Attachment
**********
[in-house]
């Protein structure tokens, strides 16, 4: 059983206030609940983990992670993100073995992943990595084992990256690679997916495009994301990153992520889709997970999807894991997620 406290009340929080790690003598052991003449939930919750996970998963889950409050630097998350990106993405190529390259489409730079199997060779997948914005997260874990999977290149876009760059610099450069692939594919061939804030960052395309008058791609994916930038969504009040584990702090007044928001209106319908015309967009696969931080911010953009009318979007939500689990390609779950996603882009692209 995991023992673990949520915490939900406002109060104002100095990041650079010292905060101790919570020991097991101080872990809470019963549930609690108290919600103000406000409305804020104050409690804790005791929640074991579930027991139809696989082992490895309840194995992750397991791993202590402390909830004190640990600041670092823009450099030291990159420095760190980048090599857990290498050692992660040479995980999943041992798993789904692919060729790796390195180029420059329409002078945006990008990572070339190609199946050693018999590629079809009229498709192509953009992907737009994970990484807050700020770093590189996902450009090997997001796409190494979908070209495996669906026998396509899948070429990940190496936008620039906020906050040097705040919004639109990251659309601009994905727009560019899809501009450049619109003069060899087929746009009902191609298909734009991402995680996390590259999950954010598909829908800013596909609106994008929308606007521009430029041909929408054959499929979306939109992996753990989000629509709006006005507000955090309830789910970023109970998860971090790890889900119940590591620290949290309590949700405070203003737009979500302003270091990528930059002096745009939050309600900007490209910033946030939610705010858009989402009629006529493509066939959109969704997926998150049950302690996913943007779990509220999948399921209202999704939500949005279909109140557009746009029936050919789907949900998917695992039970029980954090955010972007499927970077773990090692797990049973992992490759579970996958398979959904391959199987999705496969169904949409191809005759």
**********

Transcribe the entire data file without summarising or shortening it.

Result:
[in-house]
């Protein structure tokens, strides 16, 4: 059983206030609940983990992670993100073995992943990595084992990256690679997916495009994301990153992520889709997970999807894991997620 406290009340929080790690003598052991003449939930919750996970998963889950409050630097998350990106993405190529390259489409730079199997060779997948914005997260874990999977290149876009760059610099450069692939594919061939804030960052395309008058791609994916930038969504009040584990702090007044928001209106319908015309967009696969931080911010953009009318979007939500689990390609779950996603882009692209 995991023992673990949520915490939900406002109060104002100095990041650079010292905060101790919570020991097991101080872990809470019963549930609690108290919600103000406000409305804020104050409690804790005791929640074991579930027991139809696989082992490895309840194995992750397991791993202590402390909830004190640990600041670092823009450099030291990159420095760190980048090599857990290498050692992660040479995980999943041992798993789904692919060729790796390195180029420059329409002078945006990008990572070339190609199946050693018999590629079809009229498709192509953009992907737009994970990484807050700020770093590189996902450009090997997001796409190494979908070209495996669906026998396509899948070429990940190496936008620039906020906050040097705040919004639109990251659309601009994905727009560019899809501009450049619109003069060899087929746009009902191609298909734009991402995680996390590259999950954010598909829908800013596909609106994008929308606007521009430029041909929408054959499929979306939109992996753990989000629509709006006005507000955090309830789910970023109970998860971090790890889900119940590591620290949290309590949700405070203003737009979500302003270091990528930059002096745009939050309600900007490209910033946030939610705010858009989402009629006529493509066939959109969704997926998150049950302690996913943007779990509220999948399921209202999704939500949005279909109140557009746009029936050919789907949900998917695992039970029980954090955010972007499927970077773990090692797990049973992992490759579970996958398979959904391959199987999705496969169904949409191809005759």